STATE v. HEIEN
714 S.E.2d 827 (2011)
Court of Appeals of North Carolina.
August 16, 2011.
Defendant first argues that the trial court erred by concluding that Sergeant Darisse's initial stop of the vehicle "was constitutional, as [Sergeant] Darisse had a reasonable and articulable suspicion that the ... vehicle and the driver were violating the laws of this State by operating a motor vehicle without a properly functioning brake light."
Generally, an appellate court's review of a trial court's order on a motion to suppress "is strictly limited to a determination of whether its findings are supported by competent evidence, and in turn, whether the findings support the trial court's ultimate conclusion." Where, however, the trial court's findings of fact are not challenged on appeal, they are deemed to be supported by competent evidence and are binding on appeal.
State v. Roberson, 163 N.C. App. 129, 132, 592 S.E.2d 733, 735-36 (2004) (citations omitted). "[C]onclusions of law drawn from the findings of fact are ... reviewable de novo." Huyck Corp. v. Town of Wake Forest, 86 N.C. App. 13, 15, 356 S.E.2d 599, 601 (1987) (citations omitted). "A law enforcement officer may stop and briefly detain a vehicle and its occupants if the officer has reasonable, articulable suspicion that criminal activity may be afoot." State v. Jackson, 199 N.C. App. 236, 241, 681 S.E.2d 492, 496 (2009) (citation omitted). However, an officer's determination
regarding potential criminal activity must be objectively reasonable, and an officer's mistaken belief that a defendant has committed a traffic violation is not an objectively reasonable justification for a traffic stop. See State v. McLamb, 186 N.C. App. 124, 127-28, 649 S.E.2d 902, 904 (2007) (holding that an officer's mistaken belief that the defendant was speeding was not an objectively reasonable purpose for a traffic stop). A passenger in a vehicle which is stopped by a law enforcement officer is seized within the meaning of the Fourth Amendment to the United States Constitution, and may accordingly challenge the constitutionality of the initial stop. See Jackson, 199 N.C.App. at 239-41, 681 S.E.2d at 495-96.
In the present case, the trial court made an unchallenged finding of fact that Sergeant Darisse's initial stop of the vehicle was based upon his observation that "the right brake light of the vehicle [did] not ... function as the left brake light of the vehicle came on as the ... vehicle slowed." Defendant argues that Sergeant Darisse did not have reasonable, articulable suspicion to stop the vehicle because the stop was based upon the mistaken belief that the malfunctioning brake light constituted a violation of N.C. Gen.Stat. § 20-129(g). The State, however, argues that Sergeant Darisse had reasonable, articulable suspicion to stop the vehicle because the malfunctioning brake light constituted a violation of N.C. Gen.Stat. § 20-129(d) and N.C. Gen.Stat. § 20-183.3. Based on the language of the statutes, we hold that the malfunction of a single brake light, where a vehicle has at least one functioning brake light, is not a violation of N.C.G.S. § 20-129(g), N.C.G.S. § 20-129(d), or N.C.G.S. § 20-183.3.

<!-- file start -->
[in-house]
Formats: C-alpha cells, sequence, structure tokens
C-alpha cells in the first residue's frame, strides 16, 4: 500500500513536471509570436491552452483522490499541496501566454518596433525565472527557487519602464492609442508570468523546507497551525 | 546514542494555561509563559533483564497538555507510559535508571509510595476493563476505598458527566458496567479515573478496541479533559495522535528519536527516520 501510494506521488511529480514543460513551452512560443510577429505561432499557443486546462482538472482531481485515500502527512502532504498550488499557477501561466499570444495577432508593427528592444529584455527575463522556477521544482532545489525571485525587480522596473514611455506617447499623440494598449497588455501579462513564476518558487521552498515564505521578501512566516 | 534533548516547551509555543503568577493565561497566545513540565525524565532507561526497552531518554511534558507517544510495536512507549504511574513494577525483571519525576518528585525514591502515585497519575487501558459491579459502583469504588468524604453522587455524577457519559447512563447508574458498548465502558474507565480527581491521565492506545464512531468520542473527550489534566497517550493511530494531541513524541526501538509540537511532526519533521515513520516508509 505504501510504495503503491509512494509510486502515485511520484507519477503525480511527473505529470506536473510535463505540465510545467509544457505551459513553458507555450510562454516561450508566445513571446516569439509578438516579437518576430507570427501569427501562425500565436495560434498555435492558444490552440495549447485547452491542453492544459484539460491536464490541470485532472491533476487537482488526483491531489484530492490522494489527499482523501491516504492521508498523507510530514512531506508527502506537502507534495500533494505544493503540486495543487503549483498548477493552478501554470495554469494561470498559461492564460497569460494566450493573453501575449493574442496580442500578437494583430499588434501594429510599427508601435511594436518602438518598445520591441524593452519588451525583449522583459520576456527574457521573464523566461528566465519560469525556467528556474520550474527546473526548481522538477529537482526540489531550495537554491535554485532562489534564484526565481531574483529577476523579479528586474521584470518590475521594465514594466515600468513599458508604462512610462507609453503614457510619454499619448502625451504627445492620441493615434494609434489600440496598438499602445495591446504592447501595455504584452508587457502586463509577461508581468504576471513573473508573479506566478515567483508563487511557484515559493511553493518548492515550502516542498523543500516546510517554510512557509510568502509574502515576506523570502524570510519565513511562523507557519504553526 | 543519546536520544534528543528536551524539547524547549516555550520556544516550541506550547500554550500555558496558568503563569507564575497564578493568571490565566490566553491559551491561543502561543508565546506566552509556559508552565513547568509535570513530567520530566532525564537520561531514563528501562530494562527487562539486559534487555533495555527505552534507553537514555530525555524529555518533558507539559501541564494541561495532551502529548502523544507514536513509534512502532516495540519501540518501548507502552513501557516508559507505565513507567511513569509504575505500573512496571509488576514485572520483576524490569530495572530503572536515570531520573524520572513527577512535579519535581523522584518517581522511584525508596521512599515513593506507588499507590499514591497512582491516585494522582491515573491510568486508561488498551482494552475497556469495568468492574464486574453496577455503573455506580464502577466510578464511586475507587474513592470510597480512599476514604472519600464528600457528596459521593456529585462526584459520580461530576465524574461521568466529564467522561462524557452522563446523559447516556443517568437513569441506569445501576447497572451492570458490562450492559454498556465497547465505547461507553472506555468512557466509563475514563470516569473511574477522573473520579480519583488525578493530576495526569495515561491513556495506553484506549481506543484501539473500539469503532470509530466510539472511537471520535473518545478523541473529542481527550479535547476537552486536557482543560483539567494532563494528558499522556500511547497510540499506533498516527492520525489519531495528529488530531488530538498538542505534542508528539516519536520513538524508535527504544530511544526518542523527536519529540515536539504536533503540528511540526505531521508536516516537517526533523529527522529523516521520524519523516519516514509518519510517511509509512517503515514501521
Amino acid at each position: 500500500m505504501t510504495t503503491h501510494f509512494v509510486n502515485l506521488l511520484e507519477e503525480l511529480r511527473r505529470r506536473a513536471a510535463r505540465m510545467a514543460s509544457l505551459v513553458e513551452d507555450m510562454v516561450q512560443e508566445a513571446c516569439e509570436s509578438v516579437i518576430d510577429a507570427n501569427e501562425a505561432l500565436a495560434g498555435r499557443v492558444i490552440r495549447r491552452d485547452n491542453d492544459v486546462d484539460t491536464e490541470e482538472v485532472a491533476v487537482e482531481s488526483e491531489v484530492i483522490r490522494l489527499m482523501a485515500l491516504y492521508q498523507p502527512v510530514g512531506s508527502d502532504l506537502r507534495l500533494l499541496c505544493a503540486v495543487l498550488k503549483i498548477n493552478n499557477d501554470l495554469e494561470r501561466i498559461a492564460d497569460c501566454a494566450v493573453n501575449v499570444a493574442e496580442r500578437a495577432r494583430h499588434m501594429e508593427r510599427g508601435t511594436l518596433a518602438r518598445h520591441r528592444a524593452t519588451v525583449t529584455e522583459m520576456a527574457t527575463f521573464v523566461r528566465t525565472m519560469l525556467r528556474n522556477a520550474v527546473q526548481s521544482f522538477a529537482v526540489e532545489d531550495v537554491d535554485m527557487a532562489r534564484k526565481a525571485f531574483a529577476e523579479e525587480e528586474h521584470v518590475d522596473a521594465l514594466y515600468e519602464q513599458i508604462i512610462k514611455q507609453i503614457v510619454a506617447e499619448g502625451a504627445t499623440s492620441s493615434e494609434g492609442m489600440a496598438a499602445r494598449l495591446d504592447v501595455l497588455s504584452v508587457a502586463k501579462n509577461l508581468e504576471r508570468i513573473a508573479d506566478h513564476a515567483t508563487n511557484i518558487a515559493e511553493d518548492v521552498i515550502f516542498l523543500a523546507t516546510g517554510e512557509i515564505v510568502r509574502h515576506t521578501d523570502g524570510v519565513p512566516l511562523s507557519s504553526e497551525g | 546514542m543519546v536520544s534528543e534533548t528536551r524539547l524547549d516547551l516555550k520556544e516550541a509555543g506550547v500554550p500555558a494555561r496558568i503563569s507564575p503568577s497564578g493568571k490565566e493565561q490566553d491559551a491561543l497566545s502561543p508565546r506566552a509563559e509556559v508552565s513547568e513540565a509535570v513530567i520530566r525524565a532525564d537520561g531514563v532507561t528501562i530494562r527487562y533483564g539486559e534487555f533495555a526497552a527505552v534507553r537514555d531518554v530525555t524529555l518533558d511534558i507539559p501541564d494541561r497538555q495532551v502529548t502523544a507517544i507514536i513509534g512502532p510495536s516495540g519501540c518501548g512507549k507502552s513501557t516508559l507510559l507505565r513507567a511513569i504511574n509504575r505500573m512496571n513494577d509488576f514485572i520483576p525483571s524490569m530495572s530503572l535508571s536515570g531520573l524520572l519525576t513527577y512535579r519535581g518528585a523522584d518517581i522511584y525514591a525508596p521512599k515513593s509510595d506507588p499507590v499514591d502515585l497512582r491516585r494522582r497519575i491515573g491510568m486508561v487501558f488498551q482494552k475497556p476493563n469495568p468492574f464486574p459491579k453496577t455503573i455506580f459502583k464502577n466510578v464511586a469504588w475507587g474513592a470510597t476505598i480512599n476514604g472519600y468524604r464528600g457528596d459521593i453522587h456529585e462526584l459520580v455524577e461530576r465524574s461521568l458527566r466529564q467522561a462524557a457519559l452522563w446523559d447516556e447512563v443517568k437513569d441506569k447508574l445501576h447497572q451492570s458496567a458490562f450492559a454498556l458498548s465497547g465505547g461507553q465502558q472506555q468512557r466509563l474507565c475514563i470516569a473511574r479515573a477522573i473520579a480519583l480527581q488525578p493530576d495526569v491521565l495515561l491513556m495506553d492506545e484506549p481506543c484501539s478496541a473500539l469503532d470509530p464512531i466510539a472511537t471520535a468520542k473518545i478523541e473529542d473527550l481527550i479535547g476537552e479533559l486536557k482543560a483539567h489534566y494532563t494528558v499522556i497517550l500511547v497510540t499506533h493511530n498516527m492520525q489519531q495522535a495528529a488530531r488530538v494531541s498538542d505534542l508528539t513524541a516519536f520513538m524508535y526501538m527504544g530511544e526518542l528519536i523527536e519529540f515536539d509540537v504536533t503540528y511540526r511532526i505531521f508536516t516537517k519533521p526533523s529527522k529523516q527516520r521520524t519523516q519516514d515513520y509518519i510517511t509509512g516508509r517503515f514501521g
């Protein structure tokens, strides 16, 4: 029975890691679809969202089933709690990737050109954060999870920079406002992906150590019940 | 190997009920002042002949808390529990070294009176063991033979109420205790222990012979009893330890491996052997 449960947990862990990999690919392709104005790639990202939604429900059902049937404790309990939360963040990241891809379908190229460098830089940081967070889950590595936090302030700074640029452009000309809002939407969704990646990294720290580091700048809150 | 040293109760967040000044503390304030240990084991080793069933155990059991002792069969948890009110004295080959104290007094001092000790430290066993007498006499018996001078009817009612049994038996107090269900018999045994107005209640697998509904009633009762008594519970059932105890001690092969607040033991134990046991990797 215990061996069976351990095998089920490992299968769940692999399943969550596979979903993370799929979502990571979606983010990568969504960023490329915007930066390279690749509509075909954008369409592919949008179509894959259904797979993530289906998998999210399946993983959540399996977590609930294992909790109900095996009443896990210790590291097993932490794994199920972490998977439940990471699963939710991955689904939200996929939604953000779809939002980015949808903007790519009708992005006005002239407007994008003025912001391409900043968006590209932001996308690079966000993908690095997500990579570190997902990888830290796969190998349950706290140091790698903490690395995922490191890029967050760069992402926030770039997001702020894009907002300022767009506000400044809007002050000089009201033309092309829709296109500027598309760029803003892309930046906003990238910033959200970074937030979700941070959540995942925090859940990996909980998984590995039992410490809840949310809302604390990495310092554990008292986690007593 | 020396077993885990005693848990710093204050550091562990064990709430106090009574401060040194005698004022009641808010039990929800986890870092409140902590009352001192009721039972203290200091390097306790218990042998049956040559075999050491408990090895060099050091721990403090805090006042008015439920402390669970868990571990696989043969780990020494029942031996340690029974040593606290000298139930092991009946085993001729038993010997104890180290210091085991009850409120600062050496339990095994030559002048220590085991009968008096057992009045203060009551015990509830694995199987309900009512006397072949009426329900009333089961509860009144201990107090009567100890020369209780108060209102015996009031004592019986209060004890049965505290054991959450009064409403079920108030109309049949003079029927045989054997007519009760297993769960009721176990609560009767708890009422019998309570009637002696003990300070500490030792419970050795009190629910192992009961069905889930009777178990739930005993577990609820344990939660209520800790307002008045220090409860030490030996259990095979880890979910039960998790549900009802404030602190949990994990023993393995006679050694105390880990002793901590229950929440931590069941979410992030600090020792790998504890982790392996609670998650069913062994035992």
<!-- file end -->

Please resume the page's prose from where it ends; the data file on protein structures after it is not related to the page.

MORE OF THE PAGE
In matters of statutory construction, our primary task is to ensure that the purpose of the legislature, the legislative intent, is accomplished. Hunt v. Reinsurance Facility, 302 N.C. 274, 288, 275 S.E.2d 399, 405 (1981). Legislative purpose is first ascertained from the plain words of the statute. See Burgess v. Your House of Raleigh, 326 N.C. 205, 209, 388 S.E.2d 134, 136 (1990). Moreover, we are guided by the structure of the statute and certain canons of statutory construction. See, e.g., Media, Inc. v. McDowell County, 304 N.C. 427, 430-31, 284 S.E.2d 457, 461 (1981) ("statutes dealing with the same subject matter must be construed in pari materia"); Builders, Inc. v. City of Winston-Salem, 302 N.C. 550, 556, 276 S.E.2d 443, 447 (1981) ("It is presumed that the legislature intended each portion to be given full effect and did not intend any provision to be mere surplusage"). Electric Supply Co. v. Swain Electric [Electrical] Co., 328 N.C. 651, 656, 403 S.E.2d 291, 294 (1991).I. N.C. Gen.Stat. § 20-129(g)